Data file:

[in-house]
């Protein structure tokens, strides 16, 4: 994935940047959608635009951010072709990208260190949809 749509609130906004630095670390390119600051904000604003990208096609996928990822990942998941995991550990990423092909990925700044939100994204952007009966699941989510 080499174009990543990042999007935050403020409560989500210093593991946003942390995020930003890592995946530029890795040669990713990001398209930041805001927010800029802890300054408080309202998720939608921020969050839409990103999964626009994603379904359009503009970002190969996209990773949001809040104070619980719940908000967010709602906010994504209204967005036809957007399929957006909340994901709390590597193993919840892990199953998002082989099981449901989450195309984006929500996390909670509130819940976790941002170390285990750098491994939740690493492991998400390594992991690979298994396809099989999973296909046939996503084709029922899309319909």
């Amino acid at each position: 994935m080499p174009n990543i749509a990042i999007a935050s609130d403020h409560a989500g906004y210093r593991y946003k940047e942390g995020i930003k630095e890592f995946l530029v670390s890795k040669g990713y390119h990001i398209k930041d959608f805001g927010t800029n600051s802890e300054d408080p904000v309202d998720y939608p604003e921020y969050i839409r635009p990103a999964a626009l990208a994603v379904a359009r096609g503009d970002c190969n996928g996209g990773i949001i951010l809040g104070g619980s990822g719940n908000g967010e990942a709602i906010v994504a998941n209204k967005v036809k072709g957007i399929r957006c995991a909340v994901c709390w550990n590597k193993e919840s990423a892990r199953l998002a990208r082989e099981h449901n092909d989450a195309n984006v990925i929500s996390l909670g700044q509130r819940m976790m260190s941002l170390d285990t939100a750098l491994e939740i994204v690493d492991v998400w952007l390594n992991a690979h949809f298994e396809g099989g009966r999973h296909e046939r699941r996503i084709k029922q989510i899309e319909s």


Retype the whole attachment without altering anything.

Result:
[in-house]
């Protein structure tokens, strides 16, 4: 994935940047959608635009951010072709990208260190949809 749509609130906004630095670390390119600051904000604003990208096609996928990822990942998941995991550990990423092909990925700044939100994204952007009966699941989510 080499174009990543990042999007935050403020409560989500210093593991946003942390995020930003890592995946530029890795040669990713990001398209930041805001927010800029802890300054408080309202998720939608921020969050839409990103999964626009994603379904359009503009970002190969996209990773949001809040104070619980719940908000967010709602906010994504209204967005036809957007399929957006909340994901709390590597193993919840892990199953998002082989099981449901989450195309984006929500996390909670509130819940976790941002170390285990750098491994939740690493492991998400390594992991690979298994396809099989999973296909046939996503084709029922899309319909």
């Amino acid at each position: 994935m080499p174009n990543i749509a990042i999007a935050s609130d403020h409560a989500g906004y210093r593991y946003k940047e942390g995020i930003k630095e890592f995946l530029v670390s890795k040669g990713y390119h990001i398209k930041d959608f805001g927010t800029n600051s802890e300054d408080p904000v309202d998720y939608p604003e921020y969050i839409r635009p990103a999964a626009l990208a994603v379904a359009r096609g503009d970002c190969n996928g996209g990773i949001i951010l809040g104070g619980s990822g719940n908000g967010e990942a709602i906010v994504a998941n209204k967005v036809k072709g957007i399929r957006c995991a909340v994901c709390w550990n590597k193993e919840s990423a892990r199953l998002a990208r082989e099981h449901n092909d989450a195309n984006v990925i929500s996390l909670g700044q509130r819940m976790m260190s941002l170390d285990t939100a750098l491994e939740i994204v690493d492991v998400w952007l390594n992991a690979h949809f298994e396809g099989g009966r999973h296909e046939r699941r996503i084709k029922q989510i899309e319909s």